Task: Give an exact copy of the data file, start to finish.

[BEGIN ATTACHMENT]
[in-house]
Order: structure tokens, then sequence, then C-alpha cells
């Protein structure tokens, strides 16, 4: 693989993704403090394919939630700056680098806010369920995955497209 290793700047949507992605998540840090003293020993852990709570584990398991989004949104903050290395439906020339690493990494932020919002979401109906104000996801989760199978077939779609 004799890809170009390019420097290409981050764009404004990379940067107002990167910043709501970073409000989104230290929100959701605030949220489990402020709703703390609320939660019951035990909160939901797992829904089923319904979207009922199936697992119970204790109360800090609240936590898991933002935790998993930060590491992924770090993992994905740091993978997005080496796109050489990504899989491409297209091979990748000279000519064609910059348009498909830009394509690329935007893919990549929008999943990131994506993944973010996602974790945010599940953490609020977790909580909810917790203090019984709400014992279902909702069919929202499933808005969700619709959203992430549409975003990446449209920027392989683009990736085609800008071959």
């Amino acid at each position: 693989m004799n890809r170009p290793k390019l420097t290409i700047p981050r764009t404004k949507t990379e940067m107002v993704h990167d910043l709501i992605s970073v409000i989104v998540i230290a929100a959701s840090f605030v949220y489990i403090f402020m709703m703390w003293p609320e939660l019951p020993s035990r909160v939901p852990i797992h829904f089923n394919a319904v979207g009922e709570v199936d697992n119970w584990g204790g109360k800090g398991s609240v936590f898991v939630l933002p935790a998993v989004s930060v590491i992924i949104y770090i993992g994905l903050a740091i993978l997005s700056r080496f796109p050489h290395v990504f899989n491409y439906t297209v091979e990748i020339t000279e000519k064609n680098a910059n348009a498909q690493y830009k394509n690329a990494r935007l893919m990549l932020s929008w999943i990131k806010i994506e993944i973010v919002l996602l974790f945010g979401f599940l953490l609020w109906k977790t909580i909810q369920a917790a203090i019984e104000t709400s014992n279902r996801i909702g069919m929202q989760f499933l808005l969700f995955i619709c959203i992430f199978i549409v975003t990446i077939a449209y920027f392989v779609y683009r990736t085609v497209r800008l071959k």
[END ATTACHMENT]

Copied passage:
[in-house]
Order: structure tokens, then sequence, then C-alpha cells
């Protein structure tokens, strides 16, 4: 693989993704403090394919939630700056680098806010369920995955497209 290793700047949507992605998540840090003293020993852990709570584990398991989004949104903050290395439906020339690493990494932020919002979401109906104000996801989760199978077939779609 004799890809170009390019420097290409981050764009404004990379940067107002990167910043709501970073409000989104230290929100959701605030949220489990402020709703703390609320939660019951035990909160939901797992829904089923319904979207009922199936697992119970204790109360800090609240936590898991933002935790998993930060590491992924770090993992994905740091993978997005080496796109050489990504899989491409297209091979990748000279000519064609910059348009498909830009394509690329935007893919990549929008999943990131994506993944973010996602974790945010599940953490609020977790909580909810917790203090019984709400014992279902909702069919929202499933808005969700619709959203992430549409975003990446449209920027392989683009990736085609800008071959």
């Amino acid at each position: 693989m004799n890809r170009p290793k390019l420097t290409i700047p981050r764009t404004k949507t990379e940067m107002v993704h990167d910043l709501i992605s970073v409000i989104v998540i230290a929100a959701s840090f605030v949220y489990i403090f402020m709703m703390w003293p609320e939660l019951p020993s035990r909160v939901p852990i797992h829904f089923n394919a319904v979207g009922e709570v199936d697992n119970w584990g204790g109360k800090g398991s609240v936590f898991v939630l933002p935790a998993v989004s930060v590491i992924i949104y770090i993992g994905l903050a740091i993978l997005s700056r080496f796109p050489h290395v990504f899989n491409y439906t297209v091979e990748i020339t000279e000519k064609n680098a910059n348009a498909q690493y830009k394509n690329a990494r935007l893919m990549l932020s929008w999943i990131k806010i994506e993944i973010v919002l996602l974790f945010g979401f599940l953490l609020w109906k977790t909580i909810q369920a917790a203090i019984e104000t709400s014992n279902r996801i909702g069919m929202q989760f499933l808005l969700f995955i619709c959203i992430f199978i549409v975003t990446i077939a449209y920027f392989v779609y683009r990736t085609v497209r800008l071959k």